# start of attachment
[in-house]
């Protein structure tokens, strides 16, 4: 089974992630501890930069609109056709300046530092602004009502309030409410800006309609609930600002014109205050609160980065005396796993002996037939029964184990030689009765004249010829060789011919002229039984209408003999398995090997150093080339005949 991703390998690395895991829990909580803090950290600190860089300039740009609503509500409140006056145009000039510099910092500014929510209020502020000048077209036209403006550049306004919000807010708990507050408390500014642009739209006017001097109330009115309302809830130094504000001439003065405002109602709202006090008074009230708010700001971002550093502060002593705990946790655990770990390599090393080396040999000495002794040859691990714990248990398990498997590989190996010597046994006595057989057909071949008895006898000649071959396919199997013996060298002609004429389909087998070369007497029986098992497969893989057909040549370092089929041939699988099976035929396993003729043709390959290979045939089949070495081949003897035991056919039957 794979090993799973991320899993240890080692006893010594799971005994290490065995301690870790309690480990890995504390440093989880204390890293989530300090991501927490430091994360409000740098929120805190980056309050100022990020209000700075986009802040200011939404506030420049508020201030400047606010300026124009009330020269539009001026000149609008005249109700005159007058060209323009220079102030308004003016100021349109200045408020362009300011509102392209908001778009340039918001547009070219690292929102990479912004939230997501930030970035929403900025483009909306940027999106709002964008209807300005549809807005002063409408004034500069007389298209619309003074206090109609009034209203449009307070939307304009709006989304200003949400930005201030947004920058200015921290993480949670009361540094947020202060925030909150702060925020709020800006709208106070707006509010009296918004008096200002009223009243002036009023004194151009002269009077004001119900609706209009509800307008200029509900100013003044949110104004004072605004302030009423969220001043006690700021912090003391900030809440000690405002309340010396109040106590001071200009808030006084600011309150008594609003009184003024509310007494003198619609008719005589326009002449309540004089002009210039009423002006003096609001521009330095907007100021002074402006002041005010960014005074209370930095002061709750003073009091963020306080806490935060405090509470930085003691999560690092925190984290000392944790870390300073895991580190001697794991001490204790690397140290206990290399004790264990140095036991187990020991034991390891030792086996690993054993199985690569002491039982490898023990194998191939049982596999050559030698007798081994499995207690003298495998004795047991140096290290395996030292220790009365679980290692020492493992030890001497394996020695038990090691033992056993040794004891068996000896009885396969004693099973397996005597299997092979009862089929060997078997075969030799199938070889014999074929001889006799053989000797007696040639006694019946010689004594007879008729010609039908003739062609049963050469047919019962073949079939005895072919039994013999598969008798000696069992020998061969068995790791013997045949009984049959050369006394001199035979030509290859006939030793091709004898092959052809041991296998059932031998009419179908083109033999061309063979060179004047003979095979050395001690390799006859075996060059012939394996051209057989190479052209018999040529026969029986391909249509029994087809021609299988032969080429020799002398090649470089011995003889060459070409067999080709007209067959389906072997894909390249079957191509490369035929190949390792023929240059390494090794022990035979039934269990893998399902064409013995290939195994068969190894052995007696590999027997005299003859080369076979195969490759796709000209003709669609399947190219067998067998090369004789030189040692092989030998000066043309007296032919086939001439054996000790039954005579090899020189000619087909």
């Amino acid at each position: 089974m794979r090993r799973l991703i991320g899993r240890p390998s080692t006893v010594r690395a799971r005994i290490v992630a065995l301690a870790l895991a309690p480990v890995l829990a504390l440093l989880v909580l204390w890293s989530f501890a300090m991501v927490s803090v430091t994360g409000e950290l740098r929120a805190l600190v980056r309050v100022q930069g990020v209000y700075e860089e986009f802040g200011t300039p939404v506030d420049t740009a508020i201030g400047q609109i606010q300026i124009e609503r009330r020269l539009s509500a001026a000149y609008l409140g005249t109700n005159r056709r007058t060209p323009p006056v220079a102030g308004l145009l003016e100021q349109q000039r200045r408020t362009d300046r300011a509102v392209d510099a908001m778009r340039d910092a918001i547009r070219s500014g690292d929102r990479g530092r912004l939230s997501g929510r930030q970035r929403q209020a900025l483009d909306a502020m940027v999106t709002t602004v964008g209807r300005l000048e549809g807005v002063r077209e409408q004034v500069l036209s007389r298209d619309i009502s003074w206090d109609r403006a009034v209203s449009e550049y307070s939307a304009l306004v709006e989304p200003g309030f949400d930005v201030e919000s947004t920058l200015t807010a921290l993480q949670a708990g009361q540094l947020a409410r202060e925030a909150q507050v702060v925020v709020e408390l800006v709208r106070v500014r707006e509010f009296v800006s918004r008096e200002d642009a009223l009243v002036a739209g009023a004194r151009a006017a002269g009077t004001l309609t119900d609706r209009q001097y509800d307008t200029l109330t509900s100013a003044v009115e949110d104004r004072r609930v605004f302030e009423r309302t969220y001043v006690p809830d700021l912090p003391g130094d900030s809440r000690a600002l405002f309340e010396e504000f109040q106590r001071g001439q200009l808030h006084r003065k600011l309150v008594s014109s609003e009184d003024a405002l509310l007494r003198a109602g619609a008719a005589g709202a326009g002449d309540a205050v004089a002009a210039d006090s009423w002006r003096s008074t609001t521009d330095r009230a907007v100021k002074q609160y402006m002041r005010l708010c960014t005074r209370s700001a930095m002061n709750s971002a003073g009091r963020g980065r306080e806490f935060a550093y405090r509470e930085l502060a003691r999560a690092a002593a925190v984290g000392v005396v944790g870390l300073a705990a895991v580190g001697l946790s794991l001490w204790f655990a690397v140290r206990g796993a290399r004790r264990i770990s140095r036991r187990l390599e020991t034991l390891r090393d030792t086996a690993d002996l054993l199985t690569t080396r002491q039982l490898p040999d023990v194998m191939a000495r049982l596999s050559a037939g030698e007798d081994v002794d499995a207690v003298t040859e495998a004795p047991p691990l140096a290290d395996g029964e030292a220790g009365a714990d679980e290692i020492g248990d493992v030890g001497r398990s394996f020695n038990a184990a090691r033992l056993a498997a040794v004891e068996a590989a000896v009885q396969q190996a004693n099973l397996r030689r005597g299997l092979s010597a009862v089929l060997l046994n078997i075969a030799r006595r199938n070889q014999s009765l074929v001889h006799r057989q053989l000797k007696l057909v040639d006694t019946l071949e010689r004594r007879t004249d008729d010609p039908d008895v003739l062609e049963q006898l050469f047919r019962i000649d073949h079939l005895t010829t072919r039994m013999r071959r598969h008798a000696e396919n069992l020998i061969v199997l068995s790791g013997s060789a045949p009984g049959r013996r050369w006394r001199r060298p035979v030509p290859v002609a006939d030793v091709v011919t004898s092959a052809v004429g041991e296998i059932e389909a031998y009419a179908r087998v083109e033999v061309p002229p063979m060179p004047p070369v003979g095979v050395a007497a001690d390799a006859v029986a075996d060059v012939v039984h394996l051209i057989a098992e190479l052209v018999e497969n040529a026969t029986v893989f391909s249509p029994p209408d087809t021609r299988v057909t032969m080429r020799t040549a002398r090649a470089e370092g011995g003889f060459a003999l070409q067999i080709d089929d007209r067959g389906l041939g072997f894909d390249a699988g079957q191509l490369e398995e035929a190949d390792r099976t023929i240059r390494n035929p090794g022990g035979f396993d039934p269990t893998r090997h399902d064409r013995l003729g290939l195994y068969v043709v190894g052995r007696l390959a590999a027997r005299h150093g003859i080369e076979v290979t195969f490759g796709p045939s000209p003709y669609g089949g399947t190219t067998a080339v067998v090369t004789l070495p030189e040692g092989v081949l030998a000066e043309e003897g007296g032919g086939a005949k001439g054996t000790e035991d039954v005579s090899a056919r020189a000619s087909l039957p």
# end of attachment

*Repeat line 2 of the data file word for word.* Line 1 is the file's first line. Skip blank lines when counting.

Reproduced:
């Protein structure tokens, strides 16, 4: 089974992630501890930069609109056709300046530092602004009502309030409410800006309609609930600002014109205050609160980065005396796993002996037939029964184990030689009765004249010829060789011919002229039984209408003999398995090997150093080339005949 991703390998690395895991829990909580803090950290600190860089300039740009609503509500409140006056145009000039510099910092500014929510209020502020000048077209036209403006550049306004919000807010708990507050408390500014642009739209006017001097109330009115309302809830130094504000001439003065405002109602709202006090008074009230708010700001971002550093502060002593705990946790655990770990390599090393080396040999000495002794040859691990714990248990398990498997590989190996010597046994006595057989057909071949008895006898000649071959396919199997013996060298002609004429389909087998070369007497029986098992497969893989057909040549370092089929041939699988099976035929396993003729043709390959290979045939089949070495081949003897035991056919039957 794979090993799973991320899993240890080692006893010594799971005994290490065995301690870790309690480990890995504390440093989880204390890293989530300090991501927490430091994360409000740098929120805190980056309050100022990020209000700075986009802040200011939404506030420049508020201030400047606010300026124009009330020269539009001026000149609008005249109700005159007058060209323009220079102030308004003016100021349109200045408020362009300011509102392209908001778009340039918001547009070219690292929102990479912004939230997501930030970035929403900025483009909306940027999106709002964008209807300005549809807005002063409408004034500069007389298209619309003074206090109609009034209203449009307070939307304009709006989304200003949400930005201030947004920058200015921290993480949670009361540094947020202060925030909150702060925020709020800006709208106070707006509010009296918004008096200002009223009243002036009023004194151009002269009077004001119900609706209009509800307008200029509900100013003044949110104004004072605004302030009423969220001043006690700021912090003391900030809440000690405002309340010396109040106590001071200009808030006084600011309150008594609003009184003024509310007494003198619609008719005589326009002449309540004089002009210039009423002006003096609001521009330095907007100021002074402006002041005010960014005074209370930095002061709750003073009091963020306080806490935060405090509470930085003691999560690092925190984290000392944790870390300073895991580190001697794991001490204790690397140290206990290399004790264990140095036991187990020991034991390891030792086996690993054993199985690569002491039982490898023990194998191939049982596999050559030698007798081994499995207690003298495998004795047991140096290290395996030292220790009365679980290692020492493992030890001497394996020695038990090691033992056993040794004891068996000896009885396969004693099973397996005597299997092979009862089929060997078997075969030799199938070889014999074929001889006799053989000797007696040639006694019946010689004594007879008729010609039908003739062609049963050469047919019962073949079939005895072919039994013999598969008798000696069992020998061969068995790791013997045949009984049959050369006394001199035979030509290859006939030793091709004898092959052809041991296998059932031998009419179908083109033999061309063979060179004047003979095979050395001690390799006859075996060059012939394996051209057989190479052209018999040529026969029986391909249509029994087809021609299988032969080429020799002398090649470089011995003889060459070409067999080709007209067959389906072997894909390249079957191509490369035929190949390792023929240059390494090794022990035979039934269990893998399902064409013995290939195994068969190894052995007696590999027997005299003859080369076979195969490759796709000209003709669609399947190219067998067998090369004789030189040692092989030998000066043309007296032919086939001439054996000790039954005579090899020189000619087909």